Don Cowie and Emyr Huws are injured. It looks like Grant Holt’s return to competitive football will be no earlier than October, as he recovers from a serious ACL injury. The three can be expected to stay, at least until January.
Billy Mckay’s spectacular strike against Altrincham brought positive comments from Gary Caldwell which implied that the Northern Ireland international might stay after all. It looked like David Ball was going to sign, but the player has now gone off for a trial at Barnsley. Maybe it is not only Mckay’s superbly taken goal, but also the situation with Ball, that has swayed Caldwell. However, Caldwell’s talk might well be window dressing, with Dundee United keen to acquire Mckay’s services. Given the woeful lack of opportunity the player has been given since his arrival from Inverness in January, who could blame him for wanting to return to the rich pastures of the SPL where he previously thrived?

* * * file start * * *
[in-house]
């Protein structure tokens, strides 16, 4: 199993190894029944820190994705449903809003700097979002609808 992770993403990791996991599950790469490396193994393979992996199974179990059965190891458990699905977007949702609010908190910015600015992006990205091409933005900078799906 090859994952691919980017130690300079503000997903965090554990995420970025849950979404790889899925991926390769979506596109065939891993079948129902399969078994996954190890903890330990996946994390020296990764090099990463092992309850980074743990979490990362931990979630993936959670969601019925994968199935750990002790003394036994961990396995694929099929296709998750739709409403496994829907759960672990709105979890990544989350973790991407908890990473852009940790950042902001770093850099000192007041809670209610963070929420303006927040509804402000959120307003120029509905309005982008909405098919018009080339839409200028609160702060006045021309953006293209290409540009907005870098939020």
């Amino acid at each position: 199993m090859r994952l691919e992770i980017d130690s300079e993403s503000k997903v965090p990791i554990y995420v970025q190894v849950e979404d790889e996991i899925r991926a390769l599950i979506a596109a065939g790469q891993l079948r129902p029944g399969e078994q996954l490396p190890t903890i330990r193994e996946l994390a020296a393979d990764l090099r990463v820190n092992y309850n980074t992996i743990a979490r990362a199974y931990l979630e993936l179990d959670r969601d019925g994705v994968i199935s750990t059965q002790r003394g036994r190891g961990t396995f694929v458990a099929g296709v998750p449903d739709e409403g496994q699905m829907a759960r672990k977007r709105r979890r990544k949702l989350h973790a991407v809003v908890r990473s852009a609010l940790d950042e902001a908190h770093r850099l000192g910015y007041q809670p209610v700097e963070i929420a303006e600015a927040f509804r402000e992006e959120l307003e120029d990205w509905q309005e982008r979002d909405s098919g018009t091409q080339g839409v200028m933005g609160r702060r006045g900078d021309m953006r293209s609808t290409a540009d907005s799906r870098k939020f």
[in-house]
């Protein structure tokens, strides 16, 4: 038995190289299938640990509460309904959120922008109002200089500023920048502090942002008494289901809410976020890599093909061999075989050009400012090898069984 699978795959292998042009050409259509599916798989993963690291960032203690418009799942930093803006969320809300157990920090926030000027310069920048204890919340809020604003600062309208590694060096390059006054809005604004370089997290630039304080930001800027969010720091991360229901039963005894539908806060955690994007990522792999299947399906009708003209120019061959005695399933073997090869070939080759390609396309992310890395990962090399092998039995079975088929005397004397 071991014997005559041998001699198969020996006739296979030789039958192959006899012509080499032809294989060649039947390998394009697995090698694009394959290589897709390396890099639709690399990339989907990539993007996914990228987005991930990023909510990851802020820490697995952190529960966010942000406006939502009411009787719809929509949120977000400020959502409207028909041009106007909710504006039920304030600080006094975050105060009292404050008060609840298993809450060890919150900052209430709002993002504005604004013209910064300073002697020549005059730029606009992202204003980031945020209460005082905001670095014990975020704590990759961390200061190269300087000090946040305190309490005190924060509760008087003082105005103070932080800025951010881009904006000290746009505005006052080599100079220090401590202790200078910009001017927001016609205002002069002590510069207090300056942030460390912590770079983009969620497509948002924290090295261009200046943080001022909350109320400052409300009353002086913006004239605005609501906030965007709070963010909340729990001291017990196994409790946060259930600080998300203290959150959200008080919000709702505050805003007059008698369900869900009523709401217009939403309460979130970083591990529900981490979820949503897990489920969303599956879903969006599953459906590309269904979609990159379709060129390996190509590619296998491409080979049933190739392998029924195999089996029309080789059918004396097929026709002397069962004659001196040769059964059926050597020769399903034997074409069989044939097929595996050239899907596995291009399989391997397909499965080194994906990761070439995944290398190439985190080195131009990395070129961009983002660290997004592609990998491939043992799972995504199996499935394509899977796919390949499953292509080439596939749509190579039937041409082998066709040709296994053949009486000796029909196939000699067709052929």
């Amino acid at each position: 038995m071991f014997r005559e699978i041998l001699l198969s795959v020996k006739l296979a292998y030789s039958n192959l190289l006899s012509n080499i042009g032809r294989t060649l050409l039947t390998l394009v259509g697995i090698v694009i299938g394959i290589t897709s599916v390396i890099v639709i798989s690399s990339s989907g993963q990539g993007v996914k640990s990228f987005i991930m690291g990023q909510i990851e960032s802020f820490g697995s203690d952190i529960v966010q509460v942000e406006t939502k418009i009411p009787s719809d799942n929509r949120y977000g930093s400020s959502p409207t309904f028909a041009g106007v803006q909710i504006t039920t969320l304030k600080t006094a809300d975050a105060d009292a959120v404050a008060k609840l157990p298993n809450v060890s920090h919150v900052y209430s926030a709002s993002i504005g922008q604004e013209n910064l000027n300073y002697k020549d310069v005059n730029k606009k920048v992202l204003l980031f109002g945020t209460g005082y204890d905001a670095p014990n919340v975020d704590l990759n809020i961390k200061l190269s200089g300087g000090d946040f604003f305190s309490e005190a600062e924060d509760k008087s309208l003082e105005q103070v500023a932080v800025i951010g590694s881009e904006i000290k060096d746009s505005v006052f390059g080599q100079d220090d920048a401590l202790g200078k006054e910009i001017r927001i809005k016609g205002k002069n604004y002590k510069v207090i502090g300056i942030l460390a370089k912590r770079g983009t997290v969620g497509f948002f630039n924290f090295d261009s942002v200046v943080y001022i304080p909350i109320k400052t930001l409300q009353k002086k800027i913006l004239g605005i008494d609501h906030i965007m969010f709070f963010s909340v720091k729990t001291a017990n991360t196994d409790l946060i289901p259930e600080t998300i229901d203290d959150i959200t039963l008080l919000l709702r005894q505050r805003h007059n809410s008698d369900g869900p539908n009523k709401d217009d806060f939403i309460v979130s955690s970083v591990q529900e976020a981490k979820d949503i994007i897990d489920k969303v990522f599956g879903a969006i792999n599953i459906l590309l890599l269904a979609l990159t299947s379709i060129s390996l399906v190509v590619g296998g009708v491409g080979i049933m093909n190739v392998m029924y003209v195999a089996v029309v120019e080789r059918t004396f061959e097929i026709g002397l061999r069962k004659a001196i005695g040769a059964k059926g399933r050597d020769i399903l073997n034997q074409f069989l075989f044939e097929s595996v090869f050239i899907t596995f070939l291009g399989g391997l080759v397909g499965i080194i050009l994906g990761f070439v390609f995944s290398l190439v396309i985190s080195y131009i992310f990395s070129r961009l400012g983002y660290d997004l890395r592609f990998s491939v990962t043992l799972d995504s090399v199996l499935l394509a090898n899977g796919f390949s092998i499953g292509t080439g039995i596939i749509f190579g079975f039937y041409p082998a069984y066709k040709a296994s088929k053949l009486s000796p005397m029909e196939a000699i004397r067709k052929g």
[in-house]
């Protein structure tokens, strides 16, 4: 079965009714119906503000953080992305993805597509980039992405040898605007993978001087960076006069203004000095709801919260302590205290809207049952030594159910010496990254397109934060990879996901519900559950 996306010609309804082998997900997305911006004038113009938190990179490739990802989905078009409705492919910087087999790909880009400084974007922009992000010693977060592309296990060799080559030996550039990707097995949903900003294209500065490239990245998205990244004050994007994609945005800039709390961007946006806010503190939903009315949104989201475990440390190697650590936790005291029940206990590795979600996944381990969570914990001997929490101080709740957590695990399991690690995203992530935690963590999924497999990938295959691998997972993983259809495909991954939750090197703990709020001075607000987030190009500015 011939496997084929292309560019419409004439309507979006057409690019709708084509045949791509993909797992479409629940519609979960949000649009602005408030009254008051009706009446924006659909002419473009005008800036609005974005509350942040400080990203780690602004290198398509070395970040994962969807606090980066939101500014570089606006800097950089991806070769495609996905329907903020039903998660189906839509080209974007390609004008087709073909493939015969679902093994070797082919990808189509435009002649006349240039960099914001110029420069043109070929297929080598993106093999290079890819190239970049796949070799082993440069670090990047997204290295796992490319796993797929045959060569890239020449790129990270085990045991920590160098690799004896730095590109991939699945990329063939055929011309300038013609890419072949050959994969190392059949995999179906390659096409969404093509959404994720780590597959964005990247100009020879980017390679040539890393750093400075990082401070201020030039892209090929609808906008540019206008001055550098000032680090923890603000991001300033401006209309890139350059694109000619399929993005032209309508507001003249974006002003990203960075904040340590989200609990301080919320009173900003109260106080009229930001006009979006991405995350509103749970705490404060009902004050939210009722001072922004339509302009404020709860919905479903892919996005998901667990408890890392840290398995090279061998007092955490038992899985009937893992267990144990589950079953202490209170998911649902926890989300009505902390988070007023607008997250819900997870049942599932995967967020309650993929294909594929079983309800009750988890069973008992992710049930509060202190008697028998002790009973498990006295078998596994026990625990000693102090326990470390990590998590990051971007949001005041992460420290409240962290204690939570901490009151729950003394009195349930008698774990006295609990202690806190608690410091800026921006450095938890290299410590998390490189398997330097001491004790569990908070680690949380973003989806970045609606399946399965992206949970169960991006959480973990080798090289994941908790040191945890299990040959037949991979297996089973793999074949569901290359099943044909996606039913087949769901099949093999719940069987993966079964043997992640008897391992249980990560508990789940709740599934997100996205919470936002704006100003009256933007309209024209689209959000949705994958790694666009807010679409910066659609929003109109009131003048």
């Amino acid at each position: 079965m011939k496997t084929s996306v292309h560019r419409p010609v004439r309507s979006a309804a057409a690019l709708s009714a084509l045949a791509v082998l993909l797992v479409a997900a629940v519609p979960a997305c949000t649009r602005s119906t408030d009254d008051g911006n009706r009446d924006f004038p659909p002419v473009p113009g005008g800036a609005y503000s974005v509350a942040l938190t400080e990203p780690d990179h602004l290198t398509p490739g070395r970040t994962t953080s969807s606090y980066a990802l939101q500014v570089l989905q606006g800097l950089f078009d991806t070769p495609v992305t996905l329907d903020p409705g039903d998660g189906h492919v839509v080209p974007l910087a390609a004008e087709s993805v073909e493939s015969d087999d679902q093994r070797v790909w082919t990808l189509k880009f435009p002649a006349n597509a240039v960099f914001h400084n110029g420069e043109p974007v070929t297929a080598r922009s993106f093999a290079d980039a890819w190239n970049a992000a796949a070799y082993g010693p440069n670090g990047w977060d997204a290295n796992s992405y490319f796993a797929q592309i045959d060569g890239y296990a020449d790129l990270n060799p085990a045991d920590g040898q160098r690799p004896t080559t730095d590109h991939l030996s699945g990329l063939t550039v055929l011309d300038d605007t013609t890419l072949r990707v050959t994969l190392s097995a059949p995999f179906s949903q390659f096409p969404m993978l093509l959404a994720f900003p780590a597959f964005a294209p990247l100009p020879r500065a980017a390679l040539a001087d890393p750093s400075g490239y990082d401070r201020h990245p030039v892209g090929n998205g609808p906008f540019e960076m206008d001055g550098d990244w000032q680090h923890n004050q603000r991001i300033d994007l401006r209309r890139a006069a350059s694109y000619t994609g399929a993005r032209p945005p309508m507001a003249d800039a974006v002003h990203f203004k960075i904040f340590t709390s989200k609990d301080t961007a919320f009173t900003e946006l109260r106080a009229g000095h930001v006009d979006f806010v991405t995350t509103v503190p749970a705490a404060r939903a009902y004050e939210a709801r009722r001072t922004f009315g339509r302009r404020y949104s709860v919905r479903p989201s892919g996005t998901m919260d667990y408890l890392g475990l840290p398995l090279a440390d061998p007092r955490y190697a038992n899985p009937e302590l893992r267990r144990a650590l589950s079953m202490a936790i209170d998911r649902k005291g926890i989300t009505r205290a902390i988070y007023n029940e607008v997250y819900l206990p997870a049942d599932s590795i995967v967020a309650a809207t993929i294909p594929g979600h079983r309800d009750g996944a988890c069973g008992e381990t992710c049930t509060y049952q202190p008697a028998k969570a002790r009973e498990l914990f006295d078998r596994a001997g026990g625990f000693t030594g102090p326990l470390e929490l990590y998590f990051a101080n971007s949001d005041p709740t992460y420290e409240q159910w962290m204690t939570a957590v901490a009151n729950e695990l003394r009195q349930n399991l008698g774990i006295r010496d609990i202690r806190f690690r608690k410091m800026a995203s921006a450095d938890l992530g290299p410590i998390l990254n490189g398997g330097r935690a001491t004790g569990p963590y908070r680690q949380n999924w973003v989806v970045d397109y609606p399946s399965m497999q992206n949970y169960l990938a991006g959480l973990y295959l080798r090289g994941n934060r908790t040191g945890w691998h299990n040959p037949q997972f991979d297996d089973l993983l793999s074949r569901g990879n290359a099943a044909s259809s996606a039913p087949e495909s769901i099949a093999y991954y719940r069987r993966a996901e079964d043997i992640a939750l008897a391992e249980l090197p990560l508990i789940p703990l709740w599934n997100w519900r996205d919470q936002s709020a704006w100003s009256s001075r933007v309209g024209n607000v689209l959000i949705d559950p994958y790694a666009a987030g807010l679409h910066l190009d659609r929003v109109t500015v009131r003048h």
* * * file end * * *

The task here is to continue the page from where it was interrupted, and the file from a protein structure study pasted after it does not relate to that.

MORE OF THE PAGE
What we are witnessing at the moment is a major reengineering of a playing staff and a wage structure. Many fans will argue that Latics have let go players of genuine quality who can do a good job at Championship level or higher. Moreover they have let them go for a pittance in terms of potential transfer value.
There remained a possibility of retaining some of those players, taking the risk in absorbing their “high” salaries, in a bid to get promotion back to the Championship at the first attempt. It was indeed a viable option, but fate has decreed that other higher earners will remain because of injuries. In the case of Huws it could be a blessing in disguise providing the player can rid himself of a possibly career-threatening ankle problem. Given Holt’s age, his serious injury and the abuse he has taken from fans, one wonders if he can make any impact on the season. However, Holt is a resilient character and can never be counted out.
Although the restructuring is largely based on financial parameters there also remains an element of “clearing out the dead wood” from a squad that hugely underachieved last season. Moreover a wholesale clear-out gives the new manager the opportunity to largely work with his own men.